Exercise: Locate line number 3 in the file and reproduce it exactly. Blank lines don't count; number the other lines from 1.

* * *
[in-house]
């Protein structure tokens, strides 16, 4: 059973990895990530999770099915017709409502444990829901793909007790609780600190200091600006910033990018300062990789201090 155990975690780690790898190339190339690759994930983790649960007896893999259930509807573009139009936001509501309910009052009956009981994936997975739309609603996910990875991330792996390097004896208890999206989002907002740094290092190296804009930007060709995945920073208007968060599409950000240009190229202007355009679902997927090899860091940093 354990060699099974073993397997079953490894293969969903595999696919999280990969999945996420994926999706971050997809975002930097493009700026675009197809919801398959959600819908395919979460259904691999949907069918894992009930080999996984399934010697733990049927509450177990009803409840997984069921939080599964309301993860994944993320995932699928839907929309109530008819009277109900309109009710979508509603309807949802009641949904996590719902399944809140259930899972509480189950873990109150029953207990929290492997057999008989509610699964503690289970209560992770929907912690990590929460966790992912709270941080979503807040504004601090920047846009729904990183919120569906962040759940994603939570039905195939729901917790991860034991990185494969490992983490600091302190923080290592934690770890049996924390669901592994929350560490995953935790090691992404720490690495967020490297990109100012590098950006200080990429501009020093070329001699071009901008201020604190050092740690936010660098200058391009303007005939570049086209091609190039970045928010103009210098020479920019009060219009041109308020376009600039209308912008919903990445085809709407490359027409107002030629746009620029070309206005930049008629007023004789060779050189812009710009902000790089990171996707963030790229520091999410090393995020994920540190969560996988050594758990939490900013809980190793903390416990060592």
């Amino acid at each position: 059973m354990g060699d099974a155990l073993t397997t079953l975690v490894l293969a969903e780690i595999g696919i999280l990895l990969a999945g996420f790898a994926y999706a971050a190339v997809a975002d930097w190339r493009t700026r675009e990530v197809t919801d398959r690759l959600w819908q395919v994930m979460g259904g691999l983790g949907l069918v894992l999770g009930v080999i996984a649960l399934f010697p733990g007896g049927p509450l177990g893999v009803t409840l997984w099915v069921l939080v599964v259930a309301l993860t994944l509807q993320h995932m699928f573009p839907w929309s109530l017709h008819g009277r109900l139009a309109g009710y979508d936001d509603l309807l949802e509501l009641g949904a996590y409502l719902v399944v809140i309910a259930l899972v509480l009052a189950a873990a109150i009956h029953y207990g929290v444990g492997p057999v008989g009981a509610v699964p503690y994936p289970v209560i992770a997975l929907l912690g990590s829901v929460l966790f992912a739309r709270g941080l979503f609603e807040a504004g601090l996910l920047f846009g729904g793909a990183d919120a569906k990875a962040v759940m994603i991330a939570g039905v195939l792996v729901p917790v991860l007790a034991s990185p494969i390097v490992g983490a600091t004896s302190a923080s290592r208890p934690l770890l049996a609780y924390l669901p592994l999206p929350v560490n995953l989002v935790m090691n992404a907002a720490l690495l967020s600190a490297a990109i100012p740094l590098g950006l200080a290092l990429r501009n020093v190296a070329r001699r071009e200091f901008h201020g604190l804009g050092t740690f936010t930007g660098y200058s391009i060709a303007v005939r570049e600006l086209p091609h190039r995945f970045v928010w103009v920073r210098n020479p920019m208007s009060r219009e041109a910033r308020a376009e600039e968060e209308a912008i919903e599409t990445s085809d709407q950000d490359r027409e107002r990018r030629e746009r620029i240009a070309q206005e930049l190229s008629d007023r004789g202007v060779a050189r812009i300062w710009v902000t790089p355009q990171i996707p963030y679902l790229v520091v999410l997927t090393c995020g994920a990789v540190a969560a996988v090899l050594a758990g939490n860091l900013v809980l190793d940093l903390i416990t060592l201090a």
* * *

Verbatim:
């Amino acid at each position: 059973m354990g060699d099974a155990l073993t397997t079953l975690v490894l293969a969903e780690i595999g696919i999280l990895l990969a999945g996420f790898a994926y999706a971050a190339v997809a975002d930097w190339r493009t700026r675009e990530v197809t919801d398959r690759l959600w819908q395919v994930m979460g259904g691999l983790g949907l069918v894992l999770g009930v080999i996984a649960l399934f010697p733990g007896g049927p509450l177990g893999v009803t409840l997984w099915v069921l939080v599964v259930a309301l993860t994944l509807q993320h995932m699928f573009p839907w929309s109530l017709h008819g009277r109900l139009a309109g009710y979508d936001d509603l309807l949802e509501l009641g949904a996590y409502l719902v399944v809140i309910a259930l899972v509480l009052a189950a873990a109150i009956h029953y207990g929290v444990g492997p057999v008989g009981a509610v699964p503690y994936p289970v209560i992770a997975l929907l912690g990590s829901v929460l966790f992912a739309r709270g941080l979503f609603e807040a504004g601090l996910l920047f846009g729904g793909a990183d919120a569906k990875a962040v759940m994603i991330a939570g039905v195939l792996v729901p917790v991860l007790a034991s990185p494969i390097v490992g983490a600091t004896s302190a923080s290592r208890p934690l770890l049996a609780y924390l669901p592994l999206p929350v560490n995953l989002v935790m090691n992404a907002a720490l690495l967020s600190a490297a990109i100012p740094l590098g950006l200080a290092l990429r501009n020093v190296a070329r001699r071009e200091f901008h201020g604190l804009g050092t740690f936010t930007g660098y200058s391009i060709a303007v005939r570049e600006l086209p091609h190039r995945f970045v928010w103009v920073r210098n020479p920019m208007s009060r219009e041109a910033r308020a376009e600039e968060e209308a912008i919903e599409t990445s085809d709407q950000d490359r027409e107002r990018r030629e746009r620029i240009a070309q206005e930049l190229s008629d007023r004789g202007v060779a050189r812009i300062w710009v902000t790089p355009q990171i996707p963030y679902l790229v520091v999410l997927t090393c995020g994920a990789v540190a969560a996988v090899l050594a758990g939490n860091l900013v809980l190793d940093l903390i416990t060592l201090a």